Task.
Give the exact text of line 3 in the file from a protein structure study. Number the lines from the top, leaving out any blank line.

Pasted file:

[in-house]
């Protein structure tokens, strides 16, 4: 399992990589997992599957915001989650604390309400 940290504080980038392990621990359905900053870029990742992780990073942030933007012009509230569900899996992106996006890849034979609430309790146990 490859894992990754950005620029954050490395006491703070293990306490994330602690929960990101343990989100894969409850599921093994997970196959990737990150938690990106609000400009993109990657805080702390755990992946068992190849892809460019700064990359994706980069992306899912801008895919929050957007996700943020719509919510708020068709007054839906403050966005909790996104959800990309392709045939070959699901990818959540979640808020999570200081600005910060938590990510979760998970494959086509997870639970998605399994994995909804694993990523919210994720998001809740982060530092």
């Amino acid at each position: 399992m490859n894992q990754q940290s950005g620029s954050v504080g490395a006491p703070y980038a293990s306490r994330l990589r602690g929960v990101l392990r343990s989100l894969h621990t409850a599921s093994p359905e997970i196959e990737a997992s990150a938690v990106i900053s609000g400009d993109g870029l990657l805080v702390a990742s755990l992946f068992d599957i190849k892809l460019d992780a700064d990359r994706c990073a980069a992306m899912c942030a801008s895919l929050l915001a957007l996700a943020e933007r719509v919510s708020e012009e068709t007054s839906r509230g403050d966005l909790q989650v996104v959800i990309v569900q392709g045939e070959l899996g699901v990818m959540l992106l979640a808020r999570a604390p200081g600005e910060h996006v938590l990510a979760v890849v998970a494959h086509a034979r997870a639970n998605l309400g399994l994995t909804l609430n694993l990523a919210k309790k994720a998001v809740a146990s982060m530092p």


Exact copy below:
């Amino acid at each position: 399992m490859n894992q990754q940290s950005g620029s954050v504080g490395a006491p703070y980038a293990s306490r994330l990589r602690g929960v990101l392990r343990s989100l894969h621990t409850a599921s093994p359905e997970i196959e990737a997992s990150a938690v990106i900053s609000g400009d993109g870029l990657l805080v702390a990742s755990l992946f068992d599957i190849k892809l460019d992780a700064d990359r994706c990073a980069a992306m899912c942030a801008s895919l929050l915001a957007l996700a943020e933007r719509v919510s708020e012009e068709t007054s839906r509230g403050d966005l909790q989650v996104v959800i990309v569900q392709g045939e070959l899996g699901v990818m959540l992106l979640a808020r999570a604390p200081g600005e910060h996006v938590l990510a979760v890849v998970a494959h086509a034979r997870a639970n998605l309400g399994l994995t909804l609430n694993l990523a919210k309790k994720a998001v809740a146990s982060m530092p």